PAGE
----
Every July, Farm & Food Care Saskatchewan invites guests to a farm tour that focuses on engagement with people who work or communicate with consumers of a wider audience. We call the event the “Food Influencer Farm Tour”.
After a Covid break from the tour in 2020, we decided to focus on influencers from around Saskatchewan and Manitoba. This diverse crowd in 2021 included registered dietitians, culinary and foodservice educators, nutrition students, chefs, school teachers/administrators, and high school curriculum developers. With this diversity came a variety of different questions that promoted discussion around issues that were important to them, but not necessarily top of mind to us as farmers and ranchers. Questions around climate change, farming culture, innovation and general views on diversity are not typical conversations at a family farm’s coffee table, but can generate engagement with different consumers.
The farm tour offers open and transparent dialogue in an effort to build future partnerships. Too often we feel we must lecture all the key points about our farms and ranches without allowing time for true learning to take place. When individuals feel comfortable asking more in-depth questions about why a farmer would make that decision or the difficulties they may experience from year to year, there is a true feeling of connection. This is where trust is being built.
This year’s tour included a walk in a wheat field, a tour of an egg barn, a stop at a cattle pasture, a virtual tour of a pig barn and Q&A sessions about plant breeding, pesticides and intensive livestock operations.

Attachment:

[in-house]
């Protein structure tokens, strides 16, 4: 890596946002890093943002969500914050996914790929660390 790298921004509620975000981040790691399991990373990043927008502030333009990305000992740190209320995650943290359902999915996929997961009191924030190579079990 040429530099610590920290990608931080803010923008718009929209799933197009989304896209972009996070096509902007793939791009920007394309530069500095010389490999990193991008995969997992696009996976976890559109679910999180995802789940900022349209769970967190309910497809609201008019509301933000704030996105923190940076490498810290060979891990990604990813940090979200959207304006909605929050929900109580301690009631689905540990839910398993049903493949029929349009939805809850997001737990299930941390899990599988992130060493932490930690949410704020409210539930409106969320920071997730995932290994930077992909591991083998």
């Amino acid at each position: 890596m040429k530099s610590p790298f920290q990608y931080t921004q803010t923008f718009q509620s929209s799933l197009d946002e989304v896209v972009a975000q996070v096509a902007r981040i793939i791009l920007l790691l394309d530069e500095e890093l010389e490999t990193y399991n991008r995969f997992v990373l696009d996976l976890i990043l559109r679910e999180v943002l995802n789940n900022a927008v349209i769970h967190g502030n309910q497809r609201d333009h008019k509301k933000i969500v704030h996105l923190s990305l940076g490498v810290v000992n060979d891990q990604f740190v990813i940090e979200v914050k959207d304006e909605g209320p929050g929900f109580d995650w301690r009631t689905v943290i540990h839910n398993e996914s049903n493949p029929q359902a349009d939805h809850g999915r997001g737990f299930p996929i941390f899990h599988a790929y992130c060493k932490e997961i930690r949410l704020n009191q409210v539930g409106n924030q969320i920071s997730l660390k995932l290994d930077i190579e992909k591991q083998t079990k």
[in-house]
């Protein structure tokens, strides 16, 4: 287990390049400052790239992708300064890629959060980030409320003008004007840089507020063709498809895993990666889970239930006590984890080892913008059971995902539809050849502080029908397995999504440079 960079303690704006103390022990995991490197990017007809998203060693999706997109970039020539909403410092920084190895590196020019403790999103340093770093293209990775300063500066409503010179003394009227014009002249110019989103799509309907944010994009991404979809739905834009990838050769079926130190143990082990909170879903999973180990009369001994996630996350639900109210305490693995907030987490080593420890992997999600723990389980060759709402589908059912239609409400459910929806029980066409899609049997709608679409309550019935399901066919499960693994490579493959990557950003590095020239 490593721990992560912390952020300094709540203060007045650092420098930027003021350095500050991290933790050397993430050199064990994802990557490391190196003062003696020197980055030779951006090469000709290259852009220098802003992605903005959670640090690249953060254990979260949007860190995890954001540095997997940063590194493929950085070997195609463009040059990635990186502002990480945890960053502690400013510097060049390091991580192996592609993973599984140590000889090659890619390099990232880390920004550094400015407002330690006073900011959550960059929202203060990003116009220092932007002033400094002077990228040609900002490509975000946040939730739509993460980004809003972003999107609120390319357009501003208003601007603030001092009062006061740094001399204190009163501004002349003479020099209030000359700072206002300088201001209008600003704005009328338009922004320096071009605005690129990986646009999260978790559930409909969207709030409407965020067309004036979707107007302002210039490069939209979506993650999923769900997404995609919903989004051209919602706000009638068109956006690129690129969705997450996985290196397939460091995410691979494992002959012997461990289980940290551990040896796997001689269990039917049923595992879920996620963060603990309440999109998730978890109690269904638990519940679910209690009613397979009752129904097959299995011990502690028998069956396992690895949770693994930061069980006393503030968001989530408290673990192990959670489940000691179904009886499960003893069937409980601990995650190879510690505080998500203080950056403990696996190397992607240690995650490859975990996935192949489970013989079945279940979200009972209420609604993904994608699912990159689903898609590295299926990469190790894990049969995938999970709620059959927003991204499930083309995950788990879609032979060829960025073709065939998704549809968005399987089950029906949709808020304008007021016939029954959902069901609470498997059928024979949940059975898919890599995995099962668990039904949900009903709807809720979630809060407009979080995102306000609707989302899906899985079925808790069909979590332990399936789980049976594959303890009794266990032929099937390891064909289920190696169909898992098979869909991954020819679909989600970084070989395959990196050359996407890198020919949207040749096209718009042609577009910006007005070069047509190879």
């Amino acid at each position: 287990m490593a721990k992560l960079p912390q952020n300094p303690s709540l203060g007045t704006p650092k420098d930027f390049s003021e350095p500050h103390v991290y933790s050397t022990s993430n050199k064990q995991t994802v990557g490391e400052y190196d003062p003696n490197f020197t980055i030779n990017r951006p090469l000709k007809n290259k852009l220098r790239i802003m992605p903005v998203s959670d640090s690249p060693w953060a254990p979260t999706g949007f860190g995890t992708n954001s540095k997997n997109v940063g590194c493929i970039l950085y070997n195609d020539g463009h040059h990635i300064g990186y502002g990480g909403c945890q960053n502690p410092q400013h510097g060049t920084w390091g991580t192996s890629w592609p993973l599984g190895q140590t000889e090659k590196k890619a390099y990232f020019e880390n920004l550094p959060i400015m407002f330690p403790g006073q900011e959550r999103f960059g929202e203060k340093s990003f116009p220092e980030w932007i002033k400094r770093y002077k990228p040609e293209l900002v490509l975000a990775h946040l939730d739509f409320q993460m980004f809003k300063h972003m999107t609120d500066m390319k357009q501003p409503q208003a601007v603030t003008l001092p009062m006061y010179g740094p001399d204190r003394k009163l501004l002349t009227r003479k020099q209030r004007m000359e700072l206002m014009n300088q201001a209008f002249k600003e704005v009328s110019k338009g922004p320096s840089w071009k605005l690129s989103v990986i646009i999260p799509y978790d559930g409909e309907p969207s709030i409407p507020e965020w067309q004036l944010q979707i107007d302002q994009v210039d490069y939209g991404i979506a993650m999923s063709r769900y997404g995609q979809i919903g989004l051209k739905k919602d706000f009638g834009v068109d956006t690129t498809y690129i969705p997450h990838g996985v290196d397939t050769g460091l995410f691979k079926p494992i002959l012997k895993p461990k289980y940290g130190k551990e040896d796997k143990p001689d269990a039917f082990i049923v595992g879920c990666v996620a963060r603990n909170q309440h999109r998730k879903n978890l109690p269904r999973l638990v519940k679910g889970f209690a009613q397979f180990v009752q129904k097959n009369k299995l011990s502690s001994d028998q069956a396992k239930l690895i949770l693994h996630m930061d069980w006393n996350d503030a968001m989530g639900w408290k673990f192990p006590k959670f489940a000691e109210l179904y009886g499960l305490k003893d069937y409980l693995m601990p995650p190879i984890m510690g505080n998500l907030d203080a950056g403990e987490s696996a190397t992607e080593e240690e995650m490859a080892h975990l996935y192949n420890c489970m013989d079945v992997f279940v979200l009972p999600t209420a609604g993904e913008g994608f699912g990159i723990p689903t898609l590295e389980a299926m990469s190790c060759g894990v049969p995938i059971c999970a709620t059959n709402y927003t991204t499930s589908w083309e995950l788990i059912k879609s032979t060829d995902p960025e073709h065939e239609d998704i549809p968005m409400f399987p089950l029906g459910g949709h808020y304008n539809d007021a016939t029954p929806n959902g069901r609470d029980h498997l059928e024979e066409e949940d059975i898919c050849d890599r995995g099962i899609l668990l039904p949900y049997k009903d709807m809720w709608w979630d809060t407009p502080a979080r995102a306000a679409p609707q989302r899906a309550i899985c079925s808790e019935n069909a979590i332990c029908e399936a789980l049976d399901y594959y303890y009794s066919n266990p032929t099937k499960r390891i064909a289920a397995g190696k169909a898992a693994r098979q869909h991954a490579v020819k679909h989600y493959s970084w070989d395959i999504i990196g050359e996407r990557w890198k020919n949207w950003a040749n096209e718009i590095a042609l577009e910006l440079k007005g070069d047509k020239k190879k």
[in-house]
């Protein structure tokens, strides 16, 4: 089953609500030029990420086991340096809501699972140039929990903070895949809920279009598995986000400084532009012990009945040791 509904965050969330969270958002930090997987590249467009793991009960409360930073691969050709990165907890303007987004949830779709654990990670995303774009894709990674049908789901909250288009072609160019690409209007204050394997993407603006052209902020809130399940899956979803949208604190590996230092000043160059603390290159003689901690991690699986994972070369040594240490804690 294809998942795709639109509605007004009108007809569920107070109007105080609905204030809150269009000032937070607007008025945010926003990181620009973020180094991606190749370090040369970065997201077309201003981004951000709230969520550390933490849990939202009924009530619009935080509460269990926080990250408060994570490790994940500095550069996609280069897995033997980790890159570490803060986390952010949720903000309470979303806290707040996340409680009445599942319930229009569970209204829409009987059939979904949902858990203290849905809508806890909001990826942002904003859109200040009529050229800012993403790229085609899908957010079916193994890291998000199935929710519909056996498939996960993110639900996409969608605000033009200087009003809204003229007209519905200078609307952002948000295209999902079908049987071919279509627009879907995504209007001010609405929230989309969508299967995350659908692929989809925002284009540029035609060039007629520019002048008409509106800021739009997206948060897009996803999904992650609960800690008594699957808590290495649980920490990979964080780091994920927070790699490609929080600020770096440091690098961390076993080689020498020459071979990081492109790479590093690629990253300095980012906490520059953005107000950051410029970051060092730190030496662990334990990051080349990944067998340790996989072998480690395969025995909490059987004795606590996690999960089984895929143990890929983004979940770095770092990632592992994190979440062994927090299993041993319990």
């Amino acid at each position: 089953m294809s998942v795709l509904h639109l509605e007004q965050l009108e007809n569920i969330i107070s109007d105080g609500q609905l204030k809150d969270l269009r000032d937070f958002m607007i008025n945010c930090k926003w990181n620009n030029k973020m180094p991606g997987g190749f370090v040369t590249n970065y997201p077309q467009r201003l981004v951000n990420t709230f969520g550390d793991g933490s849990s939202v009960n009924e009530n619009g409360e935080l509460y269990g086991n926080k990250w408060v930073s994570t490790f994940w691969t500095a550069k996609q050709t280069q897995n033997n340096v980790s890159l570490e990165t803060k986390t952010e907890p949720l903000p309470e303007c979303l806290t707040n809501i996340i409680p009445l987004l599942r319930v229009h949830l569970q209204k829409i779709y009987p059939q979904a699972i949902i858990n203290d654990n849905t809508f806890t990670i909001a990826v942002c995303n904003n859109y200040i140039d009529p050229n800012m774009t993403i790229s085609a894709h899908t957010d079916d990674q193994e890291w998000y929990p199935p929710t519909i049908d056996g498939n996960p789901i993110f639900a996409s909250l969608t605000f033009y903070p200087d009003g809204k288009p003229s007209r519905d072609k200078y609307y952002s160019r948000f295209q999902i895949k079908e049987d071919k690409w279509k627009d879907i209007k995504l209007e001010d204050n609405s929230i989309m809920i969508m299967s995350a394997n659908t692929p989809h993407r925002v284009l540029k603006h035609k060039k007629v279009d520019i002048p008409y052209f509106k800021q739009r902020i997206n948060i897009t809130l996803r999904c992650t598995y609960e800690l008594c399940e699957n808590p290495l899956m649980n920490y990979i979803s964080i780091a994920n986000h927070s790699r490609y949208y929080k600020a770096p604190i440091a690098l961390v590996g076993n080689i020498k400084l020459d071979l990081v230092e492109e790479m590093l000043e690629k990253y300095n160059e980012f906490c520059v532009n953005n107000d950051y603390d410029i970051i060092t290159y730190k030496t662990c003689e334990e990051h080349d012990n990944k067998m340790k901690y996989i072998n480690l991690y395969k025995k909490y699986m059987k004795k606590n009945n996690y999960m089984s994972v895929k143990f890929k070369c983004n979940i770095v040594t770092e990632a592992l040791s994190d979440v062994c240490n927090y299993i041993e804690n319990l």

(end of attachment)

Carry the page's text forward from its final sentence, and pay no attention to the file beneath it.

Some of our attendees told us they had visited a farm in the past, but that didn’t necessarily mean they were knowledgeable about farming/ranching practices. Over two-thirds of our guests indicated that they were not very informed or only somewhat informed about farming practices. After the tour, just about 70% said that they felt very informed about farming practices in Saskatchewan. This level of understanding then translates back into the work those participants do in writing grade school curriculums, teaching students, advising consumers on dietary needs and preparing meals.
The big take-home from farm tours is that engagement between farmers and ranchers and those who are consuming our food is not only needed, it’s required. By making these partnerships with individuals outside of primary agriculture we’re strengthening the public’s trust in food and farming. The benefits will be realized through improved agriculture communication to consumers, more accurate text books and classes, and better meals and dietary recommendations.
Find out more about the Food Influencers Program